Centre Backs


Harry Maguire (Manchester United), Joe Gomez (Liverpool), John Stones (Manchester City), Mason Holgate (Everton)

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Harry Maguire's exceptional tournament in Russia helped to establish him as one of England's strongest options at centre-half. Although he would have wished for a better debut season with Manchester United, he is still playing well enough to start for the Three Lions and the Euros.


Despite starting every game for Southgate in the 2018 World Cup, John Stones has fallen down the pecking order. With his pace and strength at the back, Joe Gomez should be starting alongside Maguire, forcing Stones to the bench as a capable replacement. In what could be a record breaking season with Liverpool, Gomez has flourished next to Virgil Van Dijk and looks like an exciting option for England in the future.


England's fourth choice at centre back may give Southgate more of a headache. Firstly, after another great season captaining Wolves, Connor Coady will feel as though he deserves some serious consideration. If the manager is looking for a little more experience, England could opt for Chris Smalling, who has found a new lease of life during his loan spell in Rome.


However, in the last two months since Marco Silva's departure from Merseyside, Mason Holgate has been very impressive for Duncan Ferguson and Carlo Ancelotti. He has been central in improving Everton's defense issues and arguably has a higher ceiling than any of the aforementioned; this competition would be a perfect opportunity to give Holgate some serious international experience.


One final positive for taking Gomez and Holgate is that they are both adaptable enough to cover the right back position. Should England require more defensive security, and decide against the more attacking options of Alexander-Arnold or Trippier at any point during the competition, the Merseyside pair could offer important flexibility for Southgate if called upon.



Central Midfielders


Jordan Henderson (Liverpool), James Maddison (Leicester City), Alex Oxlade-Chamberlain (Liverpool), Dele Alli (Spurs), Declan Rice (West Ham), Harry Winks (Spurs)

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Southgate should look to take a leaf out of Jurgen Klopp's playbook in order to get the best out of Trent Alexander-Arnold and Ben Chilwell. If he stacks England's midfield with hard-working and defensively secure central midfielders, Southgate could instruct the fullbacks to advance into more creative areas and inform the engines in midfield to cover for them.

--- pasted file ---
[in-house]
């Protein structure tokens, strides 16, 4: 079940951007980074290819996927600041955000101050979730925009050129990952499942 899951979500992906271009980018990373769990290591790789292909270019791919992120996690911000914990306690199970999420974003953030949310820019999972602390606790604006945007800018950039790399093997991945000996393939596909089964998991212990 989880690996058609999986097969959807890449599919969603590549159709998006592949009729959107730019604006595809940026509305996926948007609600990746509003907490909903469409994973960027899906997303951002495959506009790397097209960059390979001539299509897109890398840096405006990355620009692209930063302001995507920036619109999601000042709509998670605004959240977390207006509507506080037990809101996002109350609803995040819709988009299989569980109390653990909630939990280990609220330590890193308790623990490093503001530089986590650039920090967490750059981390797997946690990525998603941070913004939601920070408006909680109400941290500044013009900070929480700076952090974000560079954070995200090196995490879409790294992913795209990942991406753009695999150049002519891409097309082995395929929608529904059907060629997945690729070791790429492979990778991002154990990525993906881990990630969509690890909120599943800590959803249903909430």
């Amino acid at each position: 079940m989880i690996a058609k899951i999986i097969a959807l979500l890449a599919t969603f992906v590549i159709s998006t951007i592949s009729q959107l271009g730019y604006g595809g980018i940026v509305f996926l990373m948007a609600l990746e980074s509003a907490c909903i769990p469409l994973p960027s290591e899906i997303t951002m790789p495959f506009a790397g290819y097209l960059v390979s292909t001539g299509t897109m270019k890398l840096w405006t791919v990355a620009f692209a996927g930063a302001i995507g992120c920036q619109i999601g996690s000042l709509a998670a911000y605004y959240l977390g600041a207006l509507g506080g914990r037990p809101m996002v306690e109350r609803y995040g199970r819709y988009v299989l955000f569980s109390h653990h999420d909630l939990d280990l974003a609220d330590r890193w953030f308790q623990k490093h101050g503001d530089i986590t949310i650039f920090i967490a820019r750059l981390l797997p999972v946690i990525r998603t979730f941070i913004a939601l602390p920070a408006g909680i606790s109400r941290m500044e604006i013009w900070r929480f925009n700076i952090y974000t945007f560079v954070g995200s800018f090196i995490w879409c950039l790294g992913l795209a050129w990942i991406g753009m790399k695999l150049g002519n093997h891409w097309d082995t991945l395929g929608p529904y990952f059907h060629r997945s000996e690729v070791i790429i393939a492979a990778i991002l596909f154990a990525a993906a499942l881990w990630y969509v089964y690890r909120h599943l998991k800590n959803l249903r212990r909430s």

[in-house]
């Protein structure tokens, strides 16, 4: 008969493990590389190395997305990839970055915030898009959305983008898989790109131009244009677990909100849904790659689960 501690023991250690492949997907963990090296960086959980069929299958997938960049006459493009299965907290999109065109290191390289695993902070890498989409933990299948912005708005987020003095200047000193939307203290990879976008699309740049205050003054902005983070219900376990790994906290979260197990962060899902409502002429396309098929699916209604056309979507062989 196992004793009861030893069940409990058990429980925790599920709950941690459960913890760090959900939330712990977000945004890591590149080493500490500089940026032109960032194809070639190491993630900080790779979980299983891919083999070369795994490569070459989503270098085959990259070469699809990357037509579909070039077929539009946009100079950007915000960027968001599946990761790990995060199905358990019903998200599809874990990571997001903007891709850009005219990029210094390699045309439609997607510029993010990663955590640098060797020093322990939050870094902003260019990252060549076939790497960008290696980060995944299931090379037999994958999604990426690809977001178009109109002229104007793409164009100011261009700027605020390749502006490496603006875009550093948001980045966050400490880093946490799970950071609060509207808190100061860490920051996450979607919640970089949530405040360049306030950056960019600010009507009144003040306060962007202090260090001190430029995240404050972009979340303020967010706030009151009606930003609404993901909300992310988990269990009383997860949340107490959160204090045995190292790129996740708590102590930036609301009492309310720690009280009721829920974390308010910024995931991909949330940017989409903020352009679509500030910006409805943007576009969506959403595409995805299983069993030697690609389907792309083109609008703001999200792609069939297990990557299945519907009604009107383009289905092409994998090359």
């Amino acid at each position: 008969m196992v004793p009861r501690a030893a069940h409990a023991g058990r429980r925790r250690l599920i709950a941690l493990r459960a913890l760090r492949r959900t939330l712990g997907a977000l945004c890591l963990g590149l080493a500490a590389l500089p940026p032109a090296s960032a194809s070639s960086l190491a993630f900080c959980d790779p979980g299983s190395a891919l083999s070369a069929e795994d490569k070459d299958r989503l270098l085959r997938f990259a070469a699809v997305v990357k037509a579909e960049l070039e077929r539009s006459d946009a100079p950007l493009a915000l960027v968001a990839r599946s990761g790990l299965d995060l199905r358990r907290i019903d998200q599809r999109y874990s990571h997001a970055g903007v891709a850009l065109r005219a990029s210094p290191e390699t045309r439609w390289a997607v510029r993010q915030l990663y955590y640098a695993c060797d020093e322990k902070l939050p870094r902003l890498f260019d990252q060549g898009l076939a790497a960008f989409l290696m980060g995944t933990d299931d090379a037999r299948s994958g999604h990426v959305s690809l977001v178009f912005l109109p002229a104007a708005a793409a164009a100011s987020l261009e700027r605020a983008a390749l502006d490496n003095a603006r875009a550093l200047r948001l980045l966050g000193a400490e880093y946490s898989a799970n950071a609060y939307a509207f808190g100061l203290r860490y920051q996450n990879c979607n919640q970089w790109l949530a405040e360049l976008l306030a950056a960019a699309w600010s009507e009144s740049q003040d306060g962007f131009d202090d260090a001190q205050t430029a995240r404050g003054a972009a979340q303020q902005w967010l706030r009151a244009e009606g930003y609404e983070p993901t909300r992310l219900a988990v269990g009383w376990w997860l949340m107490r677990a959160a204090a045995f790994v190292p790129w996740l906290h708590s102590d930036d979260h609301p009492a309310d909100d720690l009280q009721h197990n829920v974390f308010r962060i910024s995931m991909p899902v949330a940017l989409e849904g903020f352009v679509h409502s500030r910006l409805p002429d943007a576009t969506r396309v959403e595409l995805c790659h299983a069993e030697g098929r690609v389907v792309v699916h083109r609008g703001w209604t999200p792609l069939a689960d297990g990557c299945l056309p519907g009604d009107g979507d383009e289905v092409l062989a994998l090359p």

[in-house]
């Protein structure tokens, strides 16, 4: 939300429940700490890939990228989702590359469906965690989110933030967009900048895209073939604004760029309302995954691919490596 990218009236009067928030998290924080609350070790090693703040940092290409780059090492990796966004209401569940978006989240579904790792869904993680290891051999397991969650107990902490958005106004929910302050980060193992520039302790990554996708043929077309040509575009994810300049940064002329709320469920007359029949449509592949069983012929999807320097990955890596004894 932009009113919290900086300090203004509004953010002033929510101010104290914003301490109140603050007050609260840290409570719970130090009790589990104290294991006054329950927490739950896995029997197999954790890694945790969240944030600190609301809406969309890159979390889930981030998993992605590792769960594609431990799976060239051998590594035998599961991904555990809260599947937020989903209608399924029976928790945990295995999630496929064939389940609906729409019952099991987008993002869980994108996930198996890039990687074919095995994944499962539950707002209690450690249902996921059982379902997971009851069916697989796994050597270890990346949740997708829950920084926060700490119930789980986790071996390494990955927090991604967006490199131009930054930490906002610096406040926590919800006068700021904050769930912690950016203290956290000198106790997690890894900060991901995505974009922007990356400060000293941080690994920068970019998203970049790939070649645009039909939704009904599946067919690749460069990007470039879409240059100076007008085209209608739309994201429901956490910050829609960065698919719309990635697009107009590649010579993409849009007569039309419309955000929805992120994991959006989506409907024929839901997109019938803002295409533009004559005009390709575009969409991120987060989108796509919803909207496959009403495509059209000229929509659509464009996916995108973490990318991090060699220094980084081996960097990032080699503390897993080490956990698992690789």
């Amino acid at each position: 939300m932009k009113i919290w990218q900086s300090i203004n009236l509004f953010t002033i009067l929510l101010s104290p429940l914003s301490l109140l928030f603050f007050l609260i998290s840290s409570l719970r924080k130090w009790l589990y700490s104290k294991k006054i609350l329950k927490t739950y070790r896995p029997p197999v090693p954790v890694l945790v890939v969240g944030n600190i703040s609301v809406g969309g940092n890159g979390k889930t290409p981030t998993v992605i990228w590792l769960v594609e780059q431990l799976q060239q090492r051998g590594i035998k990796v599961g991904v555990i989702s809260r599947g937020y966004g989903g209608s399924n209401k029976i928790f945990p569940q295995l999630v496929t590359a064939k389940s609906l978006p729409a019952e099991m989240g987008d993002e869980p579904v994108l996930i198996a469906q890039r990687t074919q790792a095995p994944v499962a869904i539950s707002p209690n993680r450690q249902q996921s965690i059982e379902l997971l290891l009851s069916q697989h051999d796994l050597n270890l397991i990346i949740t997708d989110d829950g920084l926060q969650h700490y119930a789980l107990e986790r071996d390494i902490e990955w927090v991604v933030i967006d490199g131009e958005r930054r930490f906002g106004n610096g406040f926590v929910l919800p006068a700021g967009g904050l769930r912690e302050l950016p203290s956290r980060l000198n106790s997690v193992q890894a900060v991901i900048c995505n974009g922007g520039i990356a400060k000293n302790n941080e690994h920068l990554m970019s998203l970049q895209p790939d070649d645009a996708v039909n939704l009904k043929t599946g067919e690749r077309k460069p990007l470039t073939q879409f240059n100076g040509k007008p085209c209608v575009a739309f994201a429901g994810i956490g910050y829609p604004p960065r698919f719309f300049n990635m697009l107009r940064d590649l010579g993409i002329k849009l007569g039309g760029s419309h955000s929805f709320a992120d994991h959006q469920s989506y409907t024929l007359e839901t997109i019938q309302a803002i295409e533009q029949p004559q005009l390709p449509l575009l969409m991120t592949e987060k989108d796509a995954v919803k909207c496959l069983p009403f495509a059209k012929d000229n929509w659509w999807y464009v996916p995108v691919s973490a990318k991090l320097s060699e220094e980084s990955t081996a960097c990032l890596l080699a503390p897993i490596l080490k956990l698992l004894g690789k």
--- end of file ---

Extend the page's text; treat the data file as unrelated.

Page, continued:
Not only should Jordan Henderson go as England captain, but he's also the most reliable midfielder in Southgate's arsenal. Likely destined to lift the Premier League trophy in May, Henderson has had a phenomenal season at Anfield. Personally, I would like to see his teammate, Alex Oxlade-Chamberlain, sit next to him on the plane; his dynamism and mobility in the centre of the park would bring a lot of energy in midfield, provided he remains fit and healthy.


In defensive midfield, Southgate will be scratching his head over whether to take Rice or Dier as cover for Henderson at the base of midfield. Dier has seemed lethargic at times this year and has often given the ball away in important areas. For me, the expectation of him remaining in an England shirt is fading fast and he has a lot to do between now and May to earn my vote of confidence.


But Declan Rice, although not currently the finished product, is still only 21 and has played well under Southgate in his 7 international appearances so far. Defensive midfield is a position England have struggled to fill with talent for many years and giving Rice the tournament experience to mould into this role may make him ready for the World Cup in 2022.


As for creativity, James Maddison has been at the heart of Leicester's successful campaign so far this season. He has proved that he is an intelligent midfielder, able to break the lines with final passes and deliver dangerous crosses from set piece situations.


Dele Alli was an important part of Southgate's journey in Russia, yet has perhaps fallen out of favour in recent years. In my opinion, he could be used as an excellent impact player off the bench. If trailing in a game, Alli's eye for goal could be useful in scoring equalisers or sparking comebacks.